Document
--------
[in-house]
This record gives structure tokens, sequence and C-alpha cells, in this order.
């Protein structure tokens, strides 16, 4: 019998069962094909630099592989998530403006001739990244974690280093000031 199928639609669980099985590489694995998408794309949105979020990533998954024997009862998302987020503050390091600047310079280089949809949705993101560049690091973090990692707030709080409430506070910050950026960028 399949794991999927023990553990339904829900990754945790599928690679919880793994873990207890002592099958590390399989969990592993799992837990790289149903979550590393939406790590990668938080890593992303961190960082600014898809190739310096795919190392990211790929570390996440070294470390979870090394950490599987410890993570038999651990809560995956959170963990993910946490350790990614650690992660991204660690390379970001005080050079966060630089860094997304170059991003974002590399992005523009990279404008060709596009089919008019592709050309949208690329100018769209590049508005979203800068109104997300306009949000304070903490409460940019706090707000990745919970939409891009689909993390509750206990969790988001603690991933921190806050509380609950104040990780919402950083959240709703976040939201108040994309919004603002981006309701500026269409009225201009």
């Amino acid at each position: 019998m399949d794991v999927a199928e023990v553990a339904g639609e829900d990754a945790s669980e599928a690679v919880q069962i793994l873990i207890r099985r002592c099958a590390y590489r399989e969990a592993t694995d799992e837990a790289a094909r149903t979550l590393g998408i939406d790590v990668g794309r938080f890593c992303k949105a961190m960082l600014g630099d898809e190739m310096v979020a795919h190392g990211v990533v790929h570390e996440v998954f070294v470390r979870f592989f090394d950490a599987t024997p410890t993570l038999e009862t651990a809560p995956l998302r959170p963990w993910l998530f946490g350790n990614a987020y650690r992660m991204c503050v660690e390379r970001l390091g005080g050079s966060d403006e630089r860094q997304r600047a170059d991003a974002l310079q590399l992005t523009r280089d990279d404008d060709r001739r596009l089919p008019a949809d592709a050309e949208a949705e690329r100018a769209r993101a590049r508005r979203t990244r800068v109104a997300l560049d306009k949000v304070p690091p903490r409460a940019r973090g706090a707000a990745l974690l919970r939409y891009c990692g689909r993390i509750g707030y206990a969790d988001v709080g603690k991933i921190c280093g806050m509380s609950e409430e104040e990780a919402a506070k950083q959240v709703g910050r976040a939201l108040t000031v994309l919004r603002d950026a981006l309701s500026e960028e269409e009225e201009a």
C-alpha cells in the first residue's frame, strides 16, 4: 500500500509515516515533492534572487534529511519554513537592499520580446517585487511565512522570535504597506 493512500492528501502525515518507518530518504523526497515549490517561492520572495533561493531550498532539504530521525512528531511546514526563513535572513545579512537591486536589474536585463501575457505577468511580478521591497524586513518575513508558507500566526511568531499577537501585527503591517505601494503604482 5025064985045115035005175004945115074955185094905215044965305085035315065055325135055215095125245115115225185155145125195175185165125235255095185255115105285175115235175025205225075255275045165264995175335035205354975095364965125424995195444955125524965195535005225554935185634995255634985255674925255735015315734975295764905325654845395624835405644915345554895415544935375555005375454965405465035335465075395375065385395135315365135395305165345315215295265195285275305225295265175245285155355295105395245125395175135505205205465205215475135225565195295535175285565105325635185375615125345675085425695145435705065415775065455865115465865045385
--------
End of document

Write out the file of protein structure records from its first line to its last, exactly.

[in-house]
This record gives structure tokens, sequence and C-alpha cells, in this order.
């Protein structure tokens, strides 16, 4: 019998069962094909630099592989998530403006001739990244974690280093000031 199928639609669980099985590489694995998408794309949105979020990533998954024997009862998302987020503050390091600047310079280089949809949705993101560049690091973090990692707030709080409430506070910050950026960028 399949794991999927023990553990339904829900990754945790599928690679919880793994873990207890002592099958590390399989969990592993799992837990790289149903979550590393939406790590990668938080890593992303961190960082600014898809190739310096795919190392990211790929570390996440070294470390979870090394950490599987410890993570038999651990809560995956959170963990993910946490350790990614650690992660991204660690390379970001005080050079966060630089860094997304170059991003974002590399992005523009990279404008060709596009089919008019592709050309949208690329100018769209590049508005979203800068109104997300306009949000304070903490409460940019706090707000990745919970939409891009689909993390509750206990969790988001603690991933921190806050509380609950104040990780919402950083959240709703976040939201108040994309919004603002981006309701500026269409009225201009």
């Amino acid at each position: 019998m399949d794991v999927a199928e023990v553990a339904g639609e829900d990754a945790s669980e599928a690679v919880q069962i793994l873990i207890r099985r002592c099958a590390y590489r399989e969990a592993t694995d799992e837990a790289a094909r149903t979550l590393g998408i939406d790590v990668g794309r938080f890593c992303k949105a961190m960082l600014g630099d898809e190739m310096v979020a795919h190392g990211v990533v790929h570390e996440v998954f070294v470390r979870f592989f090394d950490a599987t024997p410890t993570l038999e009862t651990a809560p995956l998302r959170p963990w993910l998530f946490g350790n990614a987020y650690r992660m991204c503050v660690e390379r970001l390091g005080g050079s966060d403006e630089r860094q997304r600047a170059d991003a974002l310079q590399l992005t523009r280089d990279d404008d060709r001739r596009l089919p008019a949809d592709a050309e949208a949705e690329r100018a769209r993101a590049r508005r979203t990244r800068v109104a997300l560049d306009k949000v304070p690091p903490r409460a940019r973090g706090a707000a990745l974690l919970r939409y891009c990692g689909r993390i509750g707030y206990a969790d988001v709080g603690k991933i921190c280093g806050m509380s609950e409430e104040e990780a919402a506070k950083q959240v709703g910050r976040a939201l108040t000031v994309l919004r603002d950026a981006l309701s500026e960028e269409e009225e201009a």
C-alpha cells in the first residue's frame, strides 16, 4: 500500500509515516515533492534572487534529511519554513537592499520580446517585487511565512522570535504597506 493512500492528501502525515518507518530518504523526497515549490517561492520572495533561493531550498532539504530521525512528531511546514526563513535572513545579512537591486536589474536585463501575457505577468511580478521591497524586513518575513508558507500566526511568531499577537501585527503591517505601494503604482 5025064985045115035005175004945115074955185094905215044965305085035315065055325135055215095125245115115225185155145125195175185165125235255095185255115105285175115235175025205225075255275045165264995175335035205354975095364965125424995195444955125524965195535005225554935185634995255634985255674925255735015315734975295764905325654845395624835405644915345554895415544935375555005375454965405465035335465075395375065385395135315365135395305165345315215295265195285275305225295265175245285155355295105395245125395175135505205205465205215475135225565195295535175285565105325635185375615125345675085425695145435705065415775065455865115465865045385